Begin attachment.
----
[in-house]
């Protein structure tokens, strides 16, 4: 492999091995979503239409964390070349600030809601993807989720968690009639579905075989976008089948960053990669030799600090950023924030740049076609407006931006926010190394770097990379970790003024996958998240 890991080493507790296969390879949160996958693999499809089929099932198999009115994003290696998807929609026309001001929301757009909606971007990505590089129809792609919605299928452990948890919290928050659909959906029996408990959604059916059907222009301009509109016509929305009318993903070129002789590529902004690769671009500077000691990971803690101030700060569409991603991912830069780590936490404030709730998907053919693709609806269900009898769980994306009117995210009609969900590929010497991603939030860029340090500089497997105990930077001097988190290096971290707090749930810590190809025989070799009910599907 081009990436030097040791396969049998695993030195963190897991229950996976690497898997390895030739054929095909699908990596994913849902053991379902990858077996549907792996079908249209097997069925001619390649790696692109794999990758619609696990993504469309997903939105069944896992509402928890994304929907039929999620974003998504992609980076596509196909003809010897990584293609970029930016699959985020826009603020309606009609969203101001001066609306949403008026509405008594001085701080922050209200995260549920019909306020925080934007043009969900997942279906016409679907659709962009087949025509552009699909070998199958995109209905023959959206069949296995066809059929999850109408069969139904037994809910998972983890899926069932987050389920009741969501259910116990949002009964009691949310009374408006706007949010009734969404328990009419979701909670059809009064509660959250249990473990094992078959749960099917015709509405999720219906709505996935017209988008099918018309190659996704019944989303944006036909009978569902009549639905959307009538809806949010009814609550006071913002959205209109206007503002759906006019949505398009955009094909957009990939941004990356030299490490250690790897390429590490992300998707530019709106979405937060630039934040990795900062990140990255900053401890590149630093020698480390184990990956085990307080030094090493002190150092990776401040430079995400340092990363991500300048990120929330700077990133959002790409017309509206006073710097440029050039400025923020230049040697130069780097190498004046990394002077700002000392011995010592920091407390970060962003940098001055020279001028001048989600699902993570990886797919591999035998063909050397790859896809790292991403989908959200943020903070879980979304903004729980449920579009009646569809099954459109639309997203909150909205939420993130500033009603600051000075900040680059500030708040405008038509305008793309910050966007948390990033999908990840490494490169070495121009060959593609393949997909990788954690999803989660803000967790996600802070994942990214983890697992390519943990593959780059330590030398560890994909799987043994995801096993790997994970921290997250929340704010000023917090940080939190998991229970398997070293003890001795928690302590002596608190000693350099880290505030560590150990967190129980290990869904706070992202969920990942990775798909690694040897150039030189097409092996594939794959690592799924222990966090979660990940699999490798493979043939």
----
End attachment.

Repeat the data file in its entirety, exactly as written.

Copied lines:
[in-house]
């Protein structure tokens, strides 16, 4: 492999091995979503239409964390070349600030809601993807989720968690009639579905075989976008089948960053990669030799600090950023924030740049076609407006931006926010190394770097990379970790003024996958998240 890991080493507790296969390879949160996958693999499809089929099932198999009115994003290696998807929609026309001001929301757009909606971007990505590089129809792609919605299928452990948890919290928050659909959906029996408990959604059916059907222009301009509109016509929305009318993903070129002789590529902004690769671009500077000691990971803690101030700060569409991603991912830069780590936490404030709730998907053919693709609806269900009898769980994306009117995210009609969900590929010497991603939030860029340090500089497997105990930077001097988190290096971290707090749930810590190809025989070799009910599907 081009990436030097040791396969049998695993030195963190897991229950996976690497898997390895030739054929095909699908990596994913849902053991379902990858077996549907792996079908249209097997069925001619390649790696692109794999990758619609696990993504469309997903939105069944896992509402928890994304929907039929999620974003998504992609980076596509196909003809010897990584293609970029930016699959985020826009603020309606009609969203101001001066609306949403008026509405008594001085701080922050209200995260549920019909306020925080934007043009969900997942279906016409679907659709962009087949025509552009699909070998199958995109209905023959959206069949296995066809059929999850109408069969139904037994809910998972983890899926069932987050389920009741969501259910116990949002009964009691949310009374408006706007949010009734969404328990009419979701909670059809009064509660959250249990473990094992078959749960099917015709509405999720219906709505996935017209988008099918018309190659996704019944989303944006036909009978569902009549639905959307009538809806949010009814609550006071913002959205209109206007503002759906006019949505398009955009094909957009990939941004990356030299490490250690790897390429590490992300998707530019709106979405937060630039934040990795900062990140990255900053401890590149630093020698480390184990990956085990307080030094090493002190150092990776401040430079995400340092990363991500300048990120929330700077990133959002790409017309509206006073710097440029050039400025923020230049040697130069780097190498004046990394002077700002000392011995010592920091407390970060962003940098001055020279001028001048989600699902993570990886797919591999035998063909050397790859896809790292991403989908959200943020903070879980979304903004729980449920579009009646569809099954459109639309997203909150909205939420993130500033009603600051000075900040680059500030708040405008038509305008793309910050966007948390990033999908990840490494490169070495121009060959593609393949997909990788954690999803989660803000967790996600802070994942990214983890697992390519943990593959780059330590030398560890994909799987043994995801096993790997994970921290997250929340704010000023917090940080939190998991229970398997070293003890001795928690302590002596608190000693350099880290505030560590150990967190129980290990869904706070992202969920990942990775798909690694040897150039030189097409092996594939794959690592799924222990966090979660990940699999490798493979043939």